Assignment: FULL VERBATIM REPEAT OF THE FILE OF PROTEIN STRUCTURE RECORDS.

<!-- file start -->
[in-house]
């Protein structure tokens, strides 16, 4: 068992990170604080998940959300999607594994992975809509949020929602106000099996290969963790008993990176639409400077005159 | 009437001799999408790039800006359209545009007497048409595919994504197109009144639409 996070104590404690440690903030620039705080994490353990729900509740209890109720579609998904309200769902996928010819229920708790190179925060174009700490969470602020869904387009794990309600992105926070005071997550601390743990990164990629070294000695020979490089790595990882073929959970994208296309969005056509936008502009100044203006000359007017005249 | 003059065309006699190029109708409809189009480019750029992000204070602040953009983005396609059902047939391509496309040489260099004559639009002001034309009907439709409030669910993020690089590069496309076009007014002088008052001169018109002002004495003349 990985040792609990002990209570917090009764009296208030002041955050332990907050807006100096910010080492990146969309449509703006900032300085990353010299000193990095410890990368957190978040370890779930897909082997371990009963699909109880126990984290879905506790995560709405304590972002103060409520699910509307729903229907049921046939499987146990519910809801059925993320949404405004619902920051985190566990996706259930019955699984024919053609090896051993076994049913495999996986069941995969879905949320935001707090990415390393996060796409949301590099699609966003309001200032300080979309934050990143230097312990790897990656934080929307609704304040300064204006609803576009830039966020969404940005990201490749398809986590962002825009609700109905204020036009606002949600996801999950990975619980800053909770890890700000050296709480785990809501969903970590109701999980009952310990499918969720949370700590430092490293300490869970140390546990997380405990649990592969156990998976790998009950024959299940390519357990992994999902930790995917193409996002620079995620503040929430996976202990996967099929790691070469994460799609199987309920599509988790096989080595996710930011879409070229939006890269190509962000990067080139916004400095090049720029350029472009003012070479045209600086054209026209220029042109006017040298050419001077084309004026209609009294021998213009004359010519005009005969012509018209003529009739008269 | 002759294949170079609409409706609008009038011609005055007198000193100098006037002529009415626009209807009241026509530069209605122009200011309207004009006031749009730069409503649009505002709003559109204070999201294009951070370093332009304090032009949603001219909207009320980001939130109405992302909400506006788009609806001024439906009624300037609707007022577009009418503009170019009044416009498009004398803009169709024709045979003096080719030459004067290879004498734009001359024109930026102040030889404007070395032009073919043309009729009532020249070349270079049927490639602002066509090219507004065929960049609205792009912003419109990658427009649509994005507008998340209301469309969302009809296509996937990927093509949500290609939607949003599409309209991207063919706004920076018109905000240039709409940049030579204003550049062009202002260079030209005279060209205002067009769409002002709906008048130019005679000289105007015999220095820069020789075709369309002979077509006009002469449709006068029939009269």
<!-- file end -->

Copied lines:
[in-house]
């Protein structure tokens, strides 16, 4: 068992990170604080998940959300999607594994992975809509949020929602106000099996290969963790008993990176639409400077005159 | 009437001799999408790039800006359209545009007497048409595919994504197109009144639409 996070104590404690440690903030620039705080994490353990729900509740209890109720579609998904309200769902996928010819229920708790190179925060174009700490969470602020869904387009794990309600992105926070005071997550601390743990990164990629070294000695020979490089790595990882073929959970994208296309969005056509936008502009100044203006000359007017005249 | 003059065309006699190029109708409809189009480019750029992000204070602040953009983005396609059902047939391509496309040489260099004559639009002001034309009907439709409030669910993020690089590069496309076009007014002088008052001169018109002002004495003349 990985040792609990002990209570917090009764009296208030002041955050332990907050807006100096910010080492990146969309449509703006900032300085990353010299000193990095410890990368957190978040370890779930897909082997371990009963699909109880126990984290879905506790995560709405304590972002103060409520699910509307729903229907049921046939499987146990519910809801059925993320949404405004619902920051985190566990996706259930019955699984024919053609090896051993076994049913495999996986069941995969879905949320935001707090990415390393996060796409949301590099699609966003309001200032300080979309934050990143230097312990790897990656934080929307609704304040300064204006609803576009830039966020969404940005990201490749398809986590962002825009609700109905204020036009606002949600996801999950990975619980800053909770890890700000050296709480785990809501969903970590109701999980009952310990499918969720949370700590430092490293300490869970140390546990997380405990649990592969156990998976790998009950024959299940390519357990992994999902930790995917193409996002620079995620503040929430996976202990996967099929790691070469994460799609199987309920599509988790096989080595996710930011879409070229939006890269190509962000990067080139916004400095090049720029350029472009003012070479045209600086054209026209220029042109006017040298050419001077084309004026209609009294021998213009004359010519005009005969012509018209003529009739008269 | 002759294949170079609409409706609008009038011609005055007198000193100098006037002529009415626009209807009241026509530069209605122009200011309207004009006031749009730069409503649009505002709003559109204070999201294009951070370093332009304090032009949603001219909207009320980001939130109405992302909400506006788009609806001024439906009624300037609707007022577009009418503009170019009044416009498009004398803009169709024709045979003096080719030459004067290879004498734009001359024109930026102040030889404007070395032009073919043309009729009532020249070349270079049927490639602002066509090219507004065929960049609205792009912003419109990658427009649509994005507008998340209301469309969302009809296509996937990927093509949500290609939607949003599409309209991207063919706004920076018109905000240039709409940049030579204003550049062009202002260079030209005279060209205002067009769409002002709906008048130019005679000289105007015999220095820069020789075709369309002979077509006009002469449709006068029939009269």